The shelves are littered with moral-heavy books—blunt instruments that attempt to teach essential topics to help our kids navigate the world. But Klassen’s work is different. The Hat Trilogy explores the moral ambiguities around subjects like sharing and friendship in a nuanced way, with morally dubious characters and storylines that operate on different levels: enjoyable for young children before beginning to gently introduce them to deeper emotional territory (when they’re ready for it). The characters are simple but expressive, with eyes that impart intentions and betray mistruths. His books are delivered in a tone and cadence that invites play: between parent and child, and a child and their imagination.
I spoke to Klassen earlier this year in anticipation of his fifth solo book The Skull, which rocketed to #1 on the New York Times Picture Book Bestseller List on its release. It’s an achingly beautiful retelling of a traditional Austrian folktale and continues his uncanny ability to create spaces that feel inviting yet uncomfortable. This time the format has shifted to somewhere between a picture book and a chapter book, leaning older than his previous works, whilst losing none of the subtle brilliance that runs through the DNA of his output. Its influences span from classic tales to the late Cormac McCarthy’s magnum opus Blood Meridian, with certain sections reminiscent of Fumito Ueda’s haunting videogame Ico. In short: it’s a remarkable evolution of his unique storytelling style.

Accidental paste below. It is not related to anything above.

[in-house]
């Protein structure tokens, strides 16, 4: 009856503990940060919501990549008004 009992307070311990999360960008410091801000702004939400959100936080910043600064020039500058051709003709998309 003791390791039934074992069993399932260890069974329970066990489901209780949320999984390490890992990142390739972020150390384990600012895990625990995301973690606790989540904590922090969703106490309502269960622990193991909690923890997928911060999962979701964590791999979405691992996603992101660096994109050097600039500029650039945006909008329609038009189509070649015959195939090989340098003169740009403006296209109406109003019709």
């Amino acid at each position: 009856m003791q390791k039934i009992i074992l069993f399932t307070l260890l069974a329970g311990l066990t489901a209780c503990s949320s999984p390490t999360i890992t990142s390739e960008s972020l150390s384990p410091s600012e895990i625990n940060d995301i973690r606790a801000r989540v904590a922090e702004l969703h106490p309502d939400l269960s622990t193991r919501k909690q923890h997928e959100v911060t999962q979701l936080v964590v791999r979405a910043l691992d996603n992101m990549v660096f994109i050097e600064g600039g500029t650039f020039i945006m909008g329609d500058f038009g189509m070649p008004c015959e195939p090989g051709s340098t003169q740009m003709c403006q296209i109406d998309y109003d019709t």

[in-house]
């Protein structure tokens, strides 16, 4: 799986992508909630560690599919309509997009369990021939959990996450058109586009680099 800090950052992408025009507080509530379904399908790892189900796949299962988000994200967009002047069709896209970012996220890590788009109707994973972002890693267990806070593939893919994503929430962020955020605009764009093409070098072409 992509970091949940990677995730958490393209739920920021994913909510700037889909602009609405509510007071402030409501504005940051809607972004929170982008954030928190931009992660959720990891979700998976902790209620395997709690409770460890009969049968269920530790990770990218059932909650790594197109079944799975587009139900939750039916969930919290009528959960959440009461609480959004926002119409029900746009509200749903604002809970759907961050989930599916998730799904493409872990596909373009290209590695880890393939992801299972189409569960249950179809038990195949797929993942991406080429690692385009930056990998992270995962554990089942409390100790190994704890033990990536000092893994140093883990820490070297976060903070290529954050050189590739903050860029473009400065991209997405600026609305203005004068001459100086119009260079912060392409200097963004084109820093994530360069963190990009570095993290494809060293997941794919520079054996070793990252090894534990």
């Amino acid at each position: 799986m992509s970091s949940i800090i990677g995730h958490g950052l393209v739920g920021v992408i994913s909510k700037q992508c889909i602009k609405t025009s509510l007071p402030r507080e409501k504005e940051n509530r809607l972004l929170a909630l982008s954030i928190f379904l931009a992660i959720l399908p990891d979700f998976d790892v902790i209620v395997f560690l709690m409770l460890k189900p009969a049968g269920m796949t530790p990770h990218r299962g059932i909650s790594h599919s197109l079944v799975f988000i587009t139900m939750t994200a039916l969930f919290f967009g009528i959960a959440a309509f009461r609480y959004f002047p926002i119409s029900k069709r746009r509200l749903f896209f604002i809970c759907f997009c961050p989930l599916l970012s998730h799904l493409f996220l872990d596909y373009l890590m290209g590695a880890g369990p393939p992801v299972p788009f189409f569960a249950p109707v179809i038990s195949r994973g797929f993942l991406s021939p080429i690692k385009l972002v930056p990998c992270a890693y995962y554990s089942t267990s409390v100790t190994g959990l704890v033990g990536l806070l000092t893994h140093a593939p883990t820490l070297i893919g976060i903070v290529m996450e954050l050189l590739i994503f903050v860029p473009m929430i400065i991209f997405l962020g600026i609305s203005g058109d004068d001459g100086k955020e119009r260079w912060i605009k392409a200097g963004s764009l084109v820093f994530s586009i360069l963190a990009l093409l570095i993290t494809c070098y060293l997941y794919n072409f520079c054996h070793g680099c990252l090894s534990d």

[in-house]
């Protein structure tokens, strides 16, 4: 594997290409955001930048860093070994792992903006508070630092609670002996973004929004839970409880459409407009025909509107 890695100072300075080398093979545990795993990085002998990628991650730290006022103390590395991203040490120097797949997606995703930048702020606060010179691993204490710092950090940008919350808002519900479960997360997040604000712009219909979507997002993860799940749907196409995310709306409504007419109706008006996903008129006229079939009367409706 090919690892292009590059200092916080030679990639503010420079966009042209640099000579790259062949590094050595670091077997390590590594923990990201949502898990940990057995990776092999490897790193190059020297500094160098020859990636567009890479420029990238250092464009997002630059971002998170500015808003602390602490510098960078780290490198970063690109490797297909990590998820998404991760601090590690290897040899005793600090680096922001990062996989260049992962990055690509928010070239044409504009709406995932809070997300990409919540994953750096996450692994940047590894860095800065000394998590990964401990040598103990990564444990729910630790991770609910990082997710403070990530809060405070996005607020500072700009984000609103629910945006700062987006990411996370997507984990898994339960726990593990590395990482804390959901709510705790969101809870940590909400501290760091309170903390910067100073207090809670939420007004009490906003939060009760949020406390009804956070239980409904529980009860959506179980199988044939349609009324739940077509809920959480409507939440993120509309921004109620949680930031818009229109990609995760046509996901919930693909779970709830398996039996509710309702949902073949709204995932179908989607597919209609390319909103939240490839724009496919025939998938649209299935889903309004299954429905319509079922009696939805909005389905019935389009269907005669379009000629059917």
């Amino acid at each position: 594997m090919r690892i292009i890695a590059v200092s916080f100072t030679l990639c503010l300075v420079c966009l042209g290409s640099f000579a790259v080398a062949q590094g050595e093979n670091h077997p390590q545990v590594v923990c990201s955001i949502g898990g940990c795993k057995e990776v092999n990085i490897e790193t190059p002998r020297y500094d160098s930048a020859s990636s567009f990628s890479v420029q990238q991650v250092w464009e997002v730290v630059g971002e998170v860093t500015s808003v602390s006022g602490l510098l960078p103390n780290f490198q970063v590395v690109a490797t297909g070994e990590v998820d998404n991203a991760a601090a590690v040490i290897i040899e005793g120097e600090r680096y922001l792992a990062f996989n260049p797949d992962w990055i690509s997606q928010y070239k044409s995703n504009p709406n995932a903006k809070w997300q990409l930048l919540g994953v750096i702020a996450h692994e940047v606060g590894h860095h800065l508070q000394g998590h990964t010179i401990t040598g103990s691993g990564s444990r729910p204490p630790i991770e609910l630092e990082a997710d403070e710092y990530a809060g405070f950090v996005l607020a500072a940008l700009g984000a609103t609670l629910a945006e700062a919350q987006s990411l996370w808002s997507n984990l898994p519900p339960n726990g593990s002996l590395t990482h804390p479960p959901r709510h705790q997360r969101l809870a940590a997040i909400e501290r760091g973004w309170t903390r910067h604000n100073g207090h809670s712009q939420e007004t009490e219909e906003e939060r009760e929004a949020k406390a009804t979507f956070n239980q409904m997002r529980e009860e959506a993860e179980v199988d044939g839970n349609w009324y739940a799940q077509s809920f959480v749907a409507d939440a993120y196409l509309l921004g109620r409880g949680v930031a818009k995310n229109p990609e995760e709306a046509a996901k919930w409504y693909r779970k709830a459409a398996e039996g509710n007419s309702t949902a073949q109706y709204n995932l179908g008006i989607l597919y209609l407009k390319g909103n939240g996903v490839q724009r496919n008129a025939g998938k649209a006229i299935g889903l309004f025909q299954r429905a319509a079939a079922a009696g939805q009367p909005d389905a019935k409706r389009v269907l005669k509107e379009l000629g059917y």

I spoke to him from his home in New York earlier in the summer. We talked about how his books have passed into popular parenting culture, his creative process (and how he used his kid’s Lego blocks to help him illustrate this new book) and the importance of creating a safe space for kids to explore complex emotions. He dialled in from a dark loft, which felt suitably creepy and very on-brand for this new book.
Klassen’s books invite the listening child into a world of intrigue, keeping them riveted while commanding the attention of the parent who guides them through. How does he thread that needle? “Your main job is to stay interested,” he offers. “Because if you're not interested, they can smell it. They'll smell you a mile away: ‘If you are bored, we are bored.’”
Boredom is the furthest thing from my kids’ minds when we’re lost in his books. I Want My Hat Back comes with a phalanx of supporting characters: a fox, a frog, a bear, a rabbit, a turtle, a snake, and an armadillo. Each is voiced by a different regional accent from the UK whenever we read it at home. The rabbit—spoiler alert, the story's antagonist—has a Geordie accent. “Ha! The rabbit is always from Newcastle over there.”